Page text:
Konk is a multidisciplinary design studio and workshop producing bespoke pieces of furniture for both commercial and residential clients. All of their stunning pieces are handmade to order from their Bristol workshop.
First thought up by Alex, they have expanded into one of the South West’s leading bespoke furniture manufacturers. We caught up with Alex to find out more about Konk and what they do.
Who is Alex?
“I’m originally from Cheltenham and I studied architecture, but I soon realised that I didn't want to be an architect. So I started designing and making a few pieces of furniture for myself.
I started Konk in early 2016, I was a gardener at the time and driving back and forth from Bristol to my mum's garage in Cheltenham to make furniture in my spare time. My first project was a bookcase. In fact, it's now called our 'Classic Bookcase' and has probably been one of the most consistently best-selling items we have.
What makes Konk special?
“We started off making what I would describe as high-quality' industrial style furniture. Nowadays we are moving more towards a modern interpretation of mid-century design combined with Japanese and Scandinavian influences."
"We have a commitment to quality and simplicity. Everything also needs to be customised. We very rarely sell any of our products at a standard size. About 90% of orders sent out are bespoke customisations from our standard range. We're, hopefully, bringing craft and bespoke furniture making into a reasonably affordable price point."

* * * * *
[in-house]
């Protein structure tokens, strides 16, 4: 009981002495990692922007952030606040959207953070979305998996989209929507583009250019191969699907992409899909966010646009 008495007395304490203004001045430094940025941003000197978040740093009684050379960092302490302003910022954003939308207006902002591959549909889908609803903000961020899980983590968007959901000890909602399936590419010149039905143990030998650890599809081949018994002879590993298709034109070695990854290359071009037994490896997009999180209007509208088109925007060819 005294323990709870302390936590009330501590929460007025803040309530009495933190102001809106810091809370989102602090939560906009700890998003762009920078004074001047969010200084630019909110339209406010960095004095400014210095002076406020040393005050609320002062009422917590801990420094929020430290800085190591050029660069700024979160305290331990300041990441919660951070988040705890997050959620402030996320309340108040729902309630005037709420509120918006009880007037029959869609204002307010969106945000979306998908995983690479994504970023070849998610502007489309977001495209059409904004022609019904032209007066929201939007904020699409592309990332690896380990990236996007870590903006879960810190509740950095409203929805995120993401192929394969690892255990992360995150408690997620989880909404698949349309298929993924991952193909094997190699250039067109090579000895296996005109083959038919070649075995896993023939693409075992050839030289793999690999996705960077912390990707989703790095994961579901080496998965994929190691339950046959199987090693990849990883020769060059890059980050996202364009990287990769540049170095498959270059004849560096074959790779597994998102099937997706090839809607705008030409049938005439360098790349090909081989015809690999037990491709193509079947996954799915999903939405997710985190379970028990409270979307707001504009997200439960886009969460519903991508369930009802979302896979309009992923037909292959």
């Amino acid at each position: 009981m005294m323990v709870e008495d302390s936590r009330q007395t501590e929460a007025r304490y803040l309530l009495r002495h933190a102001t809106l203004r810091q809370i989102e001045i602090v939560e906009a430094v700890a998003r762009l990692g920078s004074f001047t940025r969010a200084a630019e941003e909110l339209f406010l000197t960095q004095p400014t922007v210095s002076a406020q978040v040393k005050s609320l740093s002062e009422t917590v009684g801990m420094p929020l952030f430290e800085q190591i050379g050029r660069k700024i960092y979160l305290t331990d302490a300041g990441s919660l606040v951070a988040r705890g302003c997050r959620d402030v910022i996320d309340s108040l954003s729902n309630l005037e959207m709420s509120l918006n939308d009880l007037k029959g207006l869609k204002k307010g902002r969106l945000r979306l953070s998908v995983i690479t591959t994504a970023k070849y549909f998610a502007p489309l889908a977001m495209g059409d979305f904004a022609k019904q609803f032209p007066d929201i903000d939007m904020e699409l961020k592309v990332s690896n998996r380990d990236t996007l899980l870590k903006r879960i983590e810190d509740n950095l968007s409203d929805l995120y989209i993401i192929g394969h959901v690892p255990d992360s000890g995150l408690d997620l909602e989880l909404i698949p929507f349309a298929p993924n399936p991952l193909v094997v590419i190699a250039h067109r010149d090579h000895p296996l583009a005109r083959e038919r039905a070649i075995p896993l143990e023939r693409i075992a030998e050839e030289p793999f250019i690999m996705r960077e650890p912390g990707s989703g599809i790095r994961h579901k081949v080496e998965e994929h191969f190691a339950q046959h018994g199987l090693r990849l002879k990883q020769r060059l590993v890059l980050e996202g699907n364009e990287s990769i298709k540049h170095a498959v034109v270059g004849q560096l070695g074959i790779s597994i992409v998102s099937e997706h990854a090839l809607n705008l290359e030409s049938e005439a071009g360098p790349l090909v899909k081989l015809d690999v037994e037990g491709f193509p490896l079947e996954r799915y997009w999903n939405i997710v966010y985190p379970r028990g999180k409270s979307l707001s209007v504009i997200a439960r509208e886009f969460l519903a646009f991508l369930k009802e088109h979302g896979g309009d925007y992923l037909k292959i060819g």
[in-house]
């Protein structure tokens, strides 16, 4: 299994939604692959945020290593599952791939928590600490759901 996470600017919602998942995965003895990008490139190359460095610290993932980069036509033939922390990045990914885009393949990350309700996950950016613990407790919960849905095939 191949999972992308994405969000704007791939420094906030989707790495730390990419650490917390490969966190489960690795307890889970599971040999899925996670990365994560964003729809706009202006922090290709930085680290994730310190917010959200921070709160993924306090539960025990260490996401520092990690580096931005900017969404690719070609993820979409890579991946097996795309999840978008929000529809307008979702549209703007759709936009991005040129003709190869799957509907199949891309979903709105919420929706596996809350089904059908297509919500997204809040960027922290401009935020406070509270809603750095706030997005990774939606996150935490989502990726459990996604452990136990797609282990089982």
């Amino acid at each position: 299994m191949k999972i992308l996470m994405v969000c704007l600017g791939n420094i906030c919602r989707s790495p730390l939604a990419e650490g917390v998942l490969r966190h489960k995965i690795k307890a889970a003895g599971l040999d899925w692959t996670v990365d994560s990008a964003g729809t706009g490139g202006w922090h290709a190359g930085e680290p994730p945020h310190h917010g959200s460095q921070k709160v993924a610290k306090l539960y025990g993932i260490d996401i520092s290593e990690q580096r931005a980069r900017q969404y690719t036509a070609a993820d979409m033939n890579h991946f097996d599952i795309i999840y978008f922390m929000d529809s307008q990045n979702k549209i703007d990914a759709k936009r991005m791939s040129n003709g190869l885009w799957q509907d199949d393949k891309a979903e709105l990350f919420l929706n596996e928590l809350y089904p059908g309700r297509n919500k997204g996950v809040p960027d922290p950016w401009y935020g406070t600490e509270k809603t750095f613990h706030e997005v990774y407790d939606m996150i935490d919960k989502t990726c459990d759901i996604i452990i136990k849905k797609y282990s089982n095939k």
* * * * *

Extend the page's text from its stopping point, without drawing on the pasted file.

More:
What are some of your favourite Konk pieces?
“I do love making the Namjou Easel. It has lots of fiddly components and requires a wide set of skills and tools to make - when it all assembles together at the end and works it's a really satisfying feeling.”
What trends do you think are likely to continue?
“I think there will be (or already is) a trend toward considered minimalism. That is, the idea of having only a few objects to fill a room, but ensuring those objects are beautiful and well made in themselves. I hope this is a new trend anyway, it's great for both makers and the environment.”